Rate reduction? Ridgefield will study ways to shrink sewer bills

The existing Wastewater Treatment Facility on South Street.

The existing Wastewater Treatment Facility on South Street.

Folks just don’t like it. But, prices follow costs — up. What can be done?

The town’s 60 percent hike in sewer rates isn’t going over well with users, and the selectmen have agreed to search for a way to moderate the increase — although none of them could see an obvious path to cutting the increase down.

“There’s been a lot of talk and concern,” First Selectman Rudy Marconi told fellow selectmen. “I think we should take another look at it, to see if there’s something to be done — and what that is, I don’t know.”

The rate hike has raised the cost of a single sewer unit from $470 to $750 a year. That’s the cost increase for a single-family house. Multifamily properties and many businesses would pay more.

“The rate increase of 60 percent,” Marconi said, “has impacted not only single-family residents but business owners, multiple units — it’s a huge impact.”

The rate hike was designed to cover the cost of a $48 million sewer renovation project, approved by voters in November 2018. The renovation plan will rebuild one of the town’s two sewer plants and close the other.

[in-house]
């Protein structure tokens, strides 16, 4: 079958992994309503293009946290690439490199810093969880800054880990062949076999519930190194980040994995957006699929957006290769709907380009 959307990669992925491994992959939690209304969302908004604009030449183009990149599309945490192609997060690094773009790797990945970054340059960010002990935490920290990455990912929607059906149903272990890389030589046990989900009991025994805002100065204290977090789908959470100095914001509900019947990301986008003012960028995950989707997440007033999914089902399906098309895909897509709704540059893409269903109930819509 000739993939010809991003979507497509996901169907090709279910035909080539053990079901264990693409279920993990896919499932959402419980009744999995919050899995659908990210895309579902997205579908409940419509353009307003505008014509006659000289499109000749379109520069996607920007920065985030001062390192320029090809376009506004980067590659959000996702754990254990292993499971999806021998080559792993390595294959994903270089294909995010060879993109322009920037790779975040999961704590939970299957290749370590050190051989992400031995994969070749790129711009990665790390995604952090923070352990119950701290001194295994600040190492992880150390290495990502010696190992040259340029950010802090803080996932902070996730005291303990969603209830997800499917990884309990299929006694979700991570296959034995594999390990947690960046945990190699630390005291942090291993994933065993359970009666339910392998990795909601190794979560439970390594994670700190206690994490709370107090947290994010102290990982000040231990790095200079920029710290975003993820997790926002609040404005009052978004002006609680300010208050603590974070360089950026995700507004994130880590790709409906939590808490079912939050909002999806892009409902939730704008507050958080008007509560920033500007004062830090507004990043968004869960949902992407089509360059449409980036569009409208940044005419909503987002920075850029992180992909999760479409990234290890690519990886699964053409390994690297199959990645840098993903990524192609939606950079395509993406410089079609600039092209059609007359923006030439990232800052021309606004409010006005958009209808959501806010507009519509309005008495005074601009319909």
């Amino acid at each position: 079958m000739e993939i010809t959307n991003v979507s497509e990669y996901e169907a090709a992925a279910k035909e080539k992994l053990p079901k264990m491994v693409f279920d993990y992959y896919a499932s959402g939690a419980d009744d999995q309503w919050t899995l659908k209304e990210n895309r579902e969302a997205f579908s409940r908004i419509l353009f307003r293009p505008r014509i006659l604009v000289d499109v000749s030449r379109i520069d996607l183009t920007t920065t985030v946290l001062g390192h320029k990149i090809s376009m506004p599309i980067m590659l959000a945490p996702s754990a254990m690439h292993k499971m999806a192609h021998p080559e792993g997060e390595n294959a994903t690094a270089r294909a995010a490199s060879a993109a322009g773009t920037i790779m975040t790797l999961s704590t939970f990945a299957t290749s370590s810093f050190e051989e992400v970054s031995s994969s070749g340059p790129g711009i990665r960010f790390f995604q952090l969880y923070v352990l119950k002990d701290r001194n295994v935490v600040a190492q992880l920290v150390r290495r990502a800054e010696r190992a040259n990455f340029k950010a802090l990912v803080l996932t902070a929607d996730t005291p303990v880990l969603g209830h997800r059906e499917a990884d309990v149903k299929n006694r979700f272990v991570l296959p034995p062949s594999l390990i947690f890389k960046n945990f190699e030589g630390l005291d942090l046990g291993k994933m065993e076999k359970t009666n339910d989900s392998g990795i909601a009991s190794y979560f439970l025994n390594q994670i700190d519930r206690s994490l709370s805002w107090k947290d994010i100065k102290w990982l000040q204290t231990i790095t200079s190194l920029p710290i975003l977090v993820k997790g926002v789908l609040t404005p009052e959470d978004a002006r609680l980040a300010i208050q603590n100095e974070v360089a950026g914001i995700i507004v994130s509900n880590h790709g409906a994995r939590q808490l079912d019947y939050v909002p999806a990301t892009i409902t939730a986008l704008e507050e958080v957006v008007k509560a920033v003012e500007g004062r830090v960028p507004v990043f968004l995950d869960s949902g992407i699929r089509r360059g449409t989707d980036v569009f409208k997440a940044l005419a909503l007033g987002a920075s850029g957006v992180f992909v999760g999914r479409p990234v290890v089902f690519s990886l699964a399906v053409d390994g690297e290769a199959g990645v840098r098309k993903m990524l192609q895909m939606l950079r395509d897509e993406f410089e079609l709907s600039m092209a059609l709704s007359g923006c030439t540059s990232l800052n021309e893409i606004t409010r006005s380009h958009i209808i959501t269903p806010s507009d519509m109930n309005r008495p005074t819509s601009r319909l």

Rate increase was set by the Water Pollution Control Authority, not the selectmen, and took effect July 1.

“Yes, the sewer rate went up up, with a jump in this year to help provide a less steep annual increase in rates in future years,” WPCA chairwoman Amy Siebert said.

The increase, she said, is “necessary to fund the major project to bring the wastewater treatment plants up to snuff and allow us to meet our permit requirements.”

More increases

Further increases can be expected, but the WPCA will try to hold them down.

“The rate structure will be looked at annually with respect to actual and anticipated operating and capital expenses, and the WPCA hopes to see rate increases in future years be in the single digits, preferably on the lower end of that spectrum,” Siebert said. “Again, this is dependent upon operating and capital budget needs and will be determined annually. So forecasts for those years into the future are subject to change.”

Tax Collector Jane Berendsen-Hill told the finance board in late August that sewer fees were projected to undergo “a doubling over a five-year period” — which would take sewer fees from last year’s $470 to around $940 a year by 2024-25.

Raising the issue at the Sept. 18 Board of Selectmen’s meeting, Marconi emphasized that the sewer project was needed to meet increasingly tough state and federal environmental standards — as well as to replace aging wastewater treatment facilities.

“This was mandated by the State of Connecticut,” Marconi said.

Among the project’s goals are to improve treatment of wastewater for phosphorus removal, nitrogen removal and also processing for zinc, Marconi said. The work also entails “a general upgrade of a plant that’s 30 years old.”